To make myself clear I did not mean Coach Davies in particular, but athletes spend lots of time with the head and assistant strength coaches at the respective school. I would say it would be about 2 hours per day plus any time players would come into just to talk to the strength coach. My original point is that a great strength coach will make a difference by first providing a quality program, help contort it to the athlete (i.e. Coach Davies) but then also be the coach that the players come talk to. During the offseason the players don’t see the head coaches much, especially with NCAA rules so tight on the coaches and less on the strength coach.

Trent, I am not sure what your point is here. It looks like you are saying that inspite of training (HIT being bad and Renegade being good) Penn beat NW. If that is the case then what makes you so sure that Renegade is so good, or that HIT is so bad? Clearly it’s not the outcome on the football field.

Sorry, Coach…the “others” reply was mine.Thanks for the insights! Question: People seem to keep arguing the influence of the Strength coach vs. other coaches; Renegade vs. HIT; however,like many things in life,doesn’t whether you win or lose on the field of battle have an incalcuable “X” factor, irregardless as to how well a team is prepared? Also…back to Coach Paterno…do you think he’ll come back for a few more years (I hope so) or call it quits? Mufasa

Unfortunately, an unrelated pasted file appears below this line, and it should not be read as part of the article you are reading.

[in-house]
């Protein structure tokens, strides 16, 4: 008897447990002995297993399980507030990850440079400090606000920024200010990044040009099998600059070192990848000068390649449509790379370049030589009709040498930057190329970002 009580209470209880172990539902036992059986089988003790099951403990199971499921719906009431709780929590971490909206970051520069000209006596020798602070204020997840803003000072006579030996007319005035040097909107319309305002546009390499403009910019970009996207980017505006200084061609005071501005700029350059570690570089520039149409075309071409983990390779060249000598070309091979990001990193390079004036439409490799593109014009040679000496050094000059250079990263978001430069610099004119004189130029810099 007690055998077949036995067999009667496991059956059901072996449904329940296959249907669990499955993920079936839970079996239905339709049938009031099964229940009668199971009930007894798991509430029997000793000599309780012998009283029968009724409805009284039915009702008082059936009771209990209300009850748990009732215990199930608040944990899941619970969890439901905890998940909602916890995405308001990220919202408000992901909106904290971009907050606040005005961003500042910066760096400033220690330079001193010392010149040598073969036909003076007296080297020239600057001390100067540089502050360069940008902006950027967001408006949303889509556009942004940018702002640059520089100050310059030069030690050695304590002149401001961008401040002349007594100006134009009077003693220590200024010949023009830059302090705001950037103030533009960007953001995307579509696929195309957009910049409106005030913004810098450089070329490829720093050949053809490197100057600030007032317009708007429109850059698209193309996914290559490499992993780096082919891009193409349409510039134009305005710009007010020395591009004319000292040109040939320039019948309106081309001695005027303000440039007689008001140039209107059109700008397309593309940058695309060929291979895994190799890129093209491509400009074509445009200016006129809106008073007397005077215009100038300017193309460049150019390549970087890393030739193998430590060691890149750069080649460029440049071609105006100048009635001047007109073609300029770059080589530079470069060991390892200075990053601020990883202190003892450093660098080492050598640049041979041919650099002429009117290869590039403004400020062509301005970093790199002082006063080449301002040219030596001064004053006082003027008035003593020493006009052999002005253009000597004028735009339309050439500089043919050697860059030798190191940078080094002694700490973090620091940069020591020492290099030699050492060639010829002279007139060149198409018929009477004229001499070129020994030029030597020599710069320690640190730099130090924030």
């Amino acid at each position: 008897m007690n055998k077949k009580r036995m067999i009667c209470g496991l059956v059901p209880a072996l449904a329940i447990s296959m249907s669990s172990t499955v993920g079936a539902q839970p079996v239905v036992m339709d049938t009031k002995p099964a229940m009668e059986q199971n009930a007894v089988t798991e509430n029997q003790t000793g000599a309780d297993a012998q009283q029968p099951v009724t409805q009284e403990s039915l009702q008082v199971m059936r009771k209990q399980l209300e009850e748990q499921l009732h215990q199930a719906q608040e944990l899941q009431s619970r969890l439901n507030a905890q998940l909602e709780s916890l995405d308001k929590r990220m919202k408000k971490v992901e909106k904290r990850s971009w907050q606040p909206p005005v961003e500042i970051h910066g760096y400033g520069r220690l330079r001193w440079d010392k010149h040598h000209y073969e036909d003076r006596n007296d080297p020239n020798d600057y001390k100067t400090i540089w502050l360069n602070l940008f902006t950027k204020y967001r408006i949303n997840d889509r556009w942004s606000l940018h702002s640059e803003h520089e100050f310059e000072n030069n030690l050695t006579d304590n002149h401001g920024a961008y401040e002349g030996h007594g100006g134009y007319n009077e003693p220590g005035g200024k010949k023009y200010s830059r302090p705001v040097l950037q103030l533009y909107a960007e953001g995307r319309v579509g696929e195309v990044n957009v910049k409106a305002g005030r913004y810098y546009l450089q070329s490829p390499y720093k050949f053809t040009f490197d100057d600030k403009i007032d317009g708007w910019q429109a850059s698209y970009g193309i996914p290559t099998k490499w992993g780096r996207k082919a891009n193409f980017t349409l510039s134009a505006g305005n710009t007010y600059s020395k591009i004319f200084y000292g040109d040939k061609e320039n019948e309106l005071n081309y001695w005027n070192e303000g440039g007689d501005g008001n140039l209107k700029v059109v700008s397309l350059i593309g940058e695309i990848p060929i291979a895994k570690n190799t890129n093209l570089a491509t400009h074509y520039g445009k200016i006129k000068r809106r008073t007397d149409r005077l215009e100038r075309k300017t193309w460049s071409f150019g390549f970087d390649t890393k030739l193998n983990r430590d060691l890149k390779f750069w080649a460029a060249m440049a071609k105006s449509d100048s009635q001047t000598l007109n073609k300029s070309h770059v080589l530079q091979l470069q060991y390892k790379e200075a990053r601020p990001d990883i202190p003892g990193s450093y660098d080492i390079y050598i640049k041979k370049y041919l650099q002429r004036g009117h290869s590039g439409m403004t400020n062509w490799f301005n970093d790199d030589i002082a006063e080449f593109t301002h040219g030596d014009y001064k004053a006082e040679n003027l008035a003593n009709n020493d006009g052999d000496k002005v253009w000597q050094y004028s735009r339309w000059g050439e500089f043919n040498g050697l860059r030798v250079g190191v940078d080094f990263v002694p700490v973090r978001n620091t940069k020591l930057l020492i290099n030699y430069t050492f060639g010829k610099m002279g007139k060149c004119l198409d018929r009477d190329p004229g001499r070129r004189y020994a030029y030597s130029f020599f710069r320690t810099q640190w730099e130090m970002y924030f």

Great to hear from you. As you noted there are many factors that influence victory on the field. In my opinion the role as a coach is to maximize players/teams strong suit while understanding the style of attack a team plays and to minimize weaknesses. As far as debating systems, that is obviously for those who are confused with the role of a coach, which is to help the team win and develop the players accordingly. Oddly enough, HIT followers might be interested that a great deal of my private work is win dedicated HIT programs. As you may be aware, many of my teams utilize the “spread”, where frequency of play is much greater. This allows us to dictate play and actually put the opposition in a disadvantage. This is an obvious manner to bridge the gap when your competition has better recruits. If on the other hand you had recruiting class that was more advanced both in strength/size and speed and you were a “power-type” team you would adjust your training accordingly. As far as JoePa, I just would like to see him go out on as much a high note as possible and hope he has the staff and recruits to do that. I look forward to hearing from you. In faith, Coach Davies